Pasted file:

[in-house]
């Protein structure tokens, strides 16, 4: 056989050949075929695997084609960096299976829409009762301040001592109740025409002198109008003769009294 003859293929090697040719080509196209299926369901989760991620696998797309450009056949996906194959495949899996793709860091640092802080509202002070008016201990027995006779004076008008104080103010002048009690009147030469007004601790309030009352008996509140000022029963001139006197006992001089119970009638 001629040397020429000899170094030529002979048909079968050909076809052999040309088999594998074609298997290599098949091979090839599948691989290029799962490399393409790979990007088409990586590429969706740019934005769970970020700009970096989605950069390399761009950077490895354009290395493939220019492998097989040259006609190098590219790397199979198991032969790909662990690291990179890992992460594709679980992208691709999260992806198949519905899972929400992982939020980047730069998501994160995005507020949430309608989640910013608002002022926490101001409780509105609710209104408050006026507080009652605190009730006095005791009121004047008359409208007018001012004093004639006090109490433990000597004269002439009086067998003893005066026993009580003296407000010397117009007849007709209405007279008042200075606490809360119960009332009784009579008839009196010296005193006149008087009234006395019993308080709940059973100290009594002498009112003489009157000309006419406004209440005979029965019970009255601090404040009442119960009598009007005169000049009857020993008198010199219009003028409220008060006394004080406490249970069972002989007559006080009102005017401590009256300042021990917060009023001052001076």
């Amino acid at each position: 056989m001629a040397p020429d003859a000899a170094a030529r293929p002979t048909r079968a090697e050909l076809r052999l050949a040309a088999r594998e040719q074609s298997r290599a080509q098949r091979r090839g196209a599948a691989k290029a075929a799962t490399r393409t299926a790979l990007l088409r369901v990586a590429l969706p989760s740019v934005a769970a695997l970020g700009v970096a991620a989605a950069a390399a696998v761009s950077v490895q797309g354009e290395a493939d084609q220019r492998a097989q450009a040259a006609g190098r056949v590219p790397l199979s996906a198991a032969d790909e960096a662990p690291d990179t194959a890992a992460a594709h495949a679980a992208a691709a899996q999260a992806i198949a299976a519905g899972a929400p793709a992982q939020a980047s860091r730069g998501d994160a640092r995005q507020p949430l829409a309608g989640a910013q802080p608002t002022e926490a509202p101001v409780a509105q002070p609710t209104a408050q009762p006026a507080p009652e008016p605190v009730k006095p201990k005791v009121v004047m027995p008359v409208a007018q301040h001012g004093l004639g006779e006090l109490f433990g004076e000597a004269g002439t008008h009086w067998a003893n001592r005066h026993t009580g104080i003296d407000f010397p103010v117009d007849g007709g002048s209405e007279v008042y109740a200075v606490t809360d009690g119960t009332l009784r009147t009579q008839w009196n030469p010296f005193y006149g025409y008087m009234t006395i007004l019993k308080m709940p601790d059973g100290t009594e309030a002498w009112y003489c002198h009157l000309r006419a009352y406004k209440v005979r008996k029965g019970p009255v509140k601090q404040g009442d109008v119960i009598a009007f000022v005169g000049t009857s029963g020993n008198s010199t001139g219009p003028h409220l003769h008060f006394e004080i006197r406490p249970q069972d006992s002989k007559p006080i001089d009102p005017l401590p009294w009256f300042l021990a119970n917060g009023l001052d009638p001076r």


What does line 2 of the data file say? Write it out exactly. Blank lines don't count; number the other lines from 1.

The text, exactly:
């Protein structure tokens, strides 16, 4: 056989050949075929695997084609960096299976829409009762301040001592109740025409002198109008003769009294 003859293929090697040719080509196209299926369901989760991620696998797309450009056949996906194959495949899996793709860091640092802080509202002070008016201990027995006779004076008008104080103010002048009690009147030469007004601790309030009352008996509140000022029963001139006197006992001089119970009638 001629040397020429000899170094030529002979048909079968050909076809052999040309088999594998074609298997290599098949091979090839599948691989290029799962490399393409790979990007088409990586590429969706740019934005769970970020700009970096989605950069390399761009950077490895354009290395493939220019492998097989040259006609190098590219790397199979198991032969790909662990690291990179890992992460594709679980992208691709999260992806198949519905899972929400992982939020980047730069998501994160995005507020949430309608989640910013608002002022926490101001409780509105609710209104408050006026507080009652605190009730006095005791009121004047008359409208007018001012004093004639006090109490433990000597004269002439009086067998003893005066026993009580003296407000010397117009007849007709209405007279008042200075606490809360119960009332009784009579008839009196010296005193006149008087009234006395019993308080709940059973100290009594002498009112003489009157000309006419406004209440005979029965019970009255601090404040009442119960009598009007005169000049009857020993008198010199219009003028409220008060006394004080406490249970069972002989007559006080009102005017401590009256300042021990917060009023001052001076």